that prevents him from engaging in any substantial gainful
activity. Pearsall v. Massanari, 274 F.3d 1211, 1217
(8th Cir. 2001); See also 42 U.S.C. §
1382c(a)(3)(A). The Act defines “physical or mental
impairment” as “an impairment that results from
anatomical, physiological, or psychological abnormalities
which are demonstrable by medically acceptable clinical and
laboratory diagnostic techniques.” 42 U.S.C. §
1382c(a)(3)(D). A Plaintiff must show that his disability,
not simply his impairment, has lasted for at least twelve
Commissioner's regulations require her to apply a
five-step sequential evaluation process to each claim for
disability benefits: (1) whether the claimant has engaged in
substantial gainful activity since filing her claim; (2)
whether the claimant has a severe physical and/or mental
impairment or combination of impairments; (3) whether the
impairment(s) meet or equal an impairment in the listings;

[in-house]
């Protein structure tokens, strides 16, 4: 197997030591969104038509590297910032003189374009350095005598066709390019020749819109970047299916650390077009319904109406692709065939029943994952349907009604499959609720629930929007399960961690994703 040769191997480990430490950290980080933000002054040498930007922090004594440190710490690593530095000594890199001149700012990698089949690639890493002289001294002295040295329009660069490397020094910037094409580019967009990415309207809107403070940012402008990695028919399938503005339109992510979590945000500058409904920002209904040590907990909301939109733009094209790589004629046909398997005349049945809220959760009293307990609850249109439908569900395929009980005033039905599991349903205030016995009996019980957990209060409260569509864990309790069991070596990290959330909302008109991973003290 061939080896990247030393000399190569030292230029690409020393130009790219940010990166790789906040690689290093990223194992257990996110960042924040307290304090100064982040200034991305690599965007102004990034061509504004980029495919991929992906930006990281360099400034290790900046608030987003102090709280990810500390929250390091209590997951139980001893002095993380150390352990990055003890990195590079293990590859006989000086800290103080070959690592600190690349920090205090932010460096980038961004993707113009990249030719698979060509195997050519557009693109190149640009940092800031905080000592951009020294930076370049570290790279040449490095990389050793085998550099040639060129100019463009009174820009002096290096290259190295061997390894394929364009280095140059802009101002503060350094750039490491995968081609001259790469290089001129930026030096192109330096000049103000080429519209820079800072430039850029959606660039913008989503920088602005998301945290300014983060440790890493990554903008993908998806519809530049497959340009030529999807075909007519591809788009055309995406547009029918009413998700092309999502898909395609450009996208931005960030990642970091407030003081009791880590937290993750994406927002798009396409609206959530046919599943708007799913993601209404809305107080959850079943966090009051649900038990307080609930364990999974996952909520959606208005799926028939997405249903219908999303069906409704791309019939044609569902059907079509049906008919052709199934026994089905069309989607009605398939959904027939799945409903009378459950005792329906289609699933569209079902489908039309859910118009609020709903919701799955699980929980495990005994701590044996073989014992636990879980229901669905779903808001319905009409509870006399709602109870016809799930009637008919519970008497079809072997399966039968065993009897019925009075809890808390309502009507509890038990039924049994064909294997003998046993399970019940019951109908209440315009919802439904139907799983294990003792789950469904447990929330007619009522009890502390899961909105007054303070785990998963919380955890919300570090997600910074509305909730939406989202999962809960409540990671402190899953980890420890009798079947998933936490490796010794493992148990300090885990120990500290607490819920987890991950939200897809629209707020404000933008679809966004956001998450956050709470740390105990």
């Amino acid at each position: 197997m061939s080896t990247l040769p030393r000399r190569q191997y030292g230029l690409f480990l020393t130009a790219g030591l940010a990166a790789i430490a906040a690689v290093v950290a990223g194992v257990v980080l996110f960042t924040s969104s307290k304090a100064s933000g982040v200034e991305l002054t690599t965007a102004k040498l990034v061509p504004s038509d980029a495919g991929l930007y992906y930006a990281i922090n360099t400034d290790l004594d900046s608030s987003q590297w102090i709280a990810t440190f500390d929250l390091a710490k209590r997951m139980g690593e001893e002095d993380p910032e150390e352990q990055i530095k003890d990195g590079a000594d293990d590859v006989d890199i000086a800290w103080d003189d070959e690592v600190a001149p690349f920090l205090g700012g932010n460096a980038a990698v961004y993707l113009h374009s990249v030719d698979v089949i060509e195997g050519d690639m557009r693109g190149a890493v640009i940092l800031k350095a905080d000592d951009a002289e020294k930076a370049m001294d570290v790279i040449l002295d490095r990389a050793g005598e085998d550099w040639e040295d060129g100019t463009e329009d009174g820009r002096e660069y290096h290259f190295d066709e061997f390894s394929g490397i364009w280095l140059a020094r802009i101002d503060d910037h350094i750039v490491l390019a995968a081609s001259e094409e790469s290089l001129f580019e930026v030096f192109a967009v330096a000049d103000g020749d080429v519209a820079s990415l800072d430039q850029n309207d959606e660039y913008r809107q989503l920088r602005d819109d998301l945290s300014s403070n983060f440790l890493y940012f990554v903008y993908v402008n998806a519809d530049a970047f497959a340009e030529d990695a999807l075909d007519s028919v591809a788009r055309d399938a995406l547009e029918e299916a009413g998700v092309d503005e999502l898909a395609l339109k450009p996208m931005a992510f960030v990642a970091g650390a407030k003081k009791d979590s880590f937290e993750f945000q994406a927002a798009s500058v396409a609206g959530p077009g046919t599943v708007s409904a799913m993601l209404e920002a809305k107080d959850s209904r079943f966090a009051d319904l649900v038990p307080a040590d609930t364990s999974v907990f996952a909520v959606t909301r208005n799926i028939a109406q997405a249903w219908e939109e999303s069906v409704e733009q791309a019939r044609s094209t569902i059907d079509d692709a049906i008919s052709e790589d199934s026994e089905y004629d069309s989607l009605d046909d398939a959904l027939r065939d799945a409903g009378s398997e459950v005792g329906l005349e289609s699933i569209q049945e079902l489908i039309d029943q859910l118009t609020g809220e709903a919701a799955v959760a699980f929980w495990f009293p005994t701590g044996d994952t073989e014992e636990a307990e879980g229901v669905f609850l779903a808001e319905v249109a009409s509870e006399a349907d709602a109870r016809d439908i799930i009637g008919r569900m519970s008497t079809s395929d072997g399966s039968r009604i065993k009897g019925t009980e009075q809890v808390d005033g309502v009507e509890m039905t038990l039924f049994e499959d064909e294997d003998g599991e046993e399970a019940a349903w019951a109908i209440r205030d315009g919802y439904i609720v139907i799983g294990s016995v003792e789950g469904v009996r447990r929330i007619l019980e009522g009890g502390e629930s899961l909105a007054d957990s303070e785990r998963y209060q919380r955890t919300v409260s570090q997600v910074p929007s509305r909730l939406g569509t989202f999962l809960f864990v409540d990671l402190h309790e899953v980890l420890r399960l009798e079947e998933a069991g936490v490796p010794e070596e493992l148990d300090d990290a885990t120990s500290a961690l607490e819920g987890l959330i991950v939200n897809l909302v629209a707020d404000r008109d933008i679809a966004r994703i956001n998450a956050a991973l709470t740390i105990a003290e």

(4) whether the impairment(s) prevent the claimant from doing
past relevant work; and, (5) whether the claimant is able to
perform other work in the national economy given his age,
education, and experience. See 20 C.F.R. §
416.920(a)(4). Only if she reaches the final stage does the
fact finder consider Plaintiff's age, education, and work
experience in light of his residual functional capacity.
See McCoy v. Schweiker, 683 F.2d 1138, 1141-42 (8th
Cir. 1982), abrogated on other grounds by Higgins v.
Apfel, 222 F.3d 504, 505 (8th Cir. 2000); 20 C.F.R.
raises three issues on appeal: 1) the ALJ improperly
discredited Plaintiff's subjective complaints; 2) the ALJ
improperly relied on the Medical-Vocational Guidelines; and
3) the ALJ committed reversible error in ...